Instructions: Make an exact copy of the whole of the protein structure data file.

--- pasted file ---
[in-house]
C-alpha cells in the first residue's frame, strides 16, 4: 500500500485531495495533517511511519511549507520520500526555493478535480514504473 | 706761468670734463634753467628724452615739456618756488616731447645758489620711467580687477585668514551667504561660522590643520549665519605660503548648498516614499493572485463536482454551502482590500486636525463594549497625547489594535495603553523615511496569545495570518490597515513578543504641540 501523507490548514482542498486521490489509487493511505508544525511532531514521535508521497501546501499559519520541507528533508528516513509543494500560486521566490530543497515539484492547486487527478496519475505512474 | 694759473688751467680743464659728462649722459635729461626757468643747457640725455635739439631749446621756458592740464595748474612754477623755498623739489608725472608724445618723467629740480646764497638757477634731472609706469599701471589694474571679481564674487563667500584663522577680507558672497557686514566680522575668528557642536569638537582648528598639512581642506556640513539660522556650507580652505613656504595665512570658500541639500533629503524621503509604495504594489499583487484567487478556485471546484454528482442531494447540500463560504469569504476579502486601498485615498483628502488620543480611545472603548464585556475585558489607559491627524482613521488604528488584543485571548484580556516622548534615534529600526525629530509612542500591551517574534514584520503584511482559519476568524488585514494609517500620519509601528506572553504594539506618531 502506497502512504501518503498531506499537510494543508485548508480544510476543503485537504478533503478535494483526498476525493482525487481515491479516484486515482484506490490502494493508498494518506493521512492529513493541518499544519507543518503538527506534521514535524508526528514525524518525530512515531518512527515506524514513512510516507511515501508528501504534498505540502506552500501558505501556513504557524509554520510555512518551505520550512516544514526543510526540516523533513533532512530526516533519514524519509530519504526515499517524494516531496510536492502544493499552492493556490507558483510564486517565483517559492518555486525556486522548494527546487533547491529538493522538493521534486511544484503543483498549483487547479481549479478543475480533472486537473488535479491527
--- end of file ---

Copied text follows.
[in-house]
C-alpha cells in the first residue's frame, strides 16, 4: 500500500485531495495533517511511519511549507520520500526555493478535480514504473 | 706761468670734463634753467628724452615739456618756488616731447645758489620711467580687477585668514551667504561660522590643520549665519605660503548648498516614499493572485463536482454551502482590500486636525463594549497625547489594535495603553523615511496569545495570518490597515513578543504641540 501523507490548514482542498486521490489509487493511505508544525511532531514521535508521497501546501499559519520541507528533508528516513509543494500560486521566490530543497515539484492547486487527478496519475505512474 | 694759473688751467680743464659728462649722459635729461626757468643747457640725455635739439631749446621756458592740464595748474612754477623755498623739489608725472608724445618723467629740480646764497638757477634731472609706469599701471589694474571679481564674487563667500584663522577680507558672497557686514566680522575668528557642536569638537582648528598639512581642506556640513539660522556650507580652505613656504595665512570658500541639500533629503524621503509604495504594489499583487484567487478556485471546484454528482442531494447540500463560504469569504476579502486601498485615498483628502488620543480611545472603548464585556475585558489607559491627524482613521488604528488584543485571548484580556516622548534615534529600526525629530509612542500591551517574534514584520503584511482559519476568524488585514494609517500620519509601528506572553504594539506618531 502506497502512504501518503498531506499537510494543508485548508480544510476543503485537504478533503478535494483526498476525493482525487481515491479516484486515482484506490490502494493508498494518506493521512492529513493541518499544519507543518503538527506534521514535524508526528514525524518525530512515531518512527515506524514513512510516507511515501508528501504534498505540502506552500501558505501556513504557524509554520510555512518551505520550512516544514526543510526540516523533513533532512530526516533519514524519509530519504526515499517524494516531496510536492502544493499552492493556490507558483510564486517565483517559492518555486525556486522548494527546487533547491529538493522538493521534486511544484503543483498549483487547479481549479478543475480533472486537473488535479491527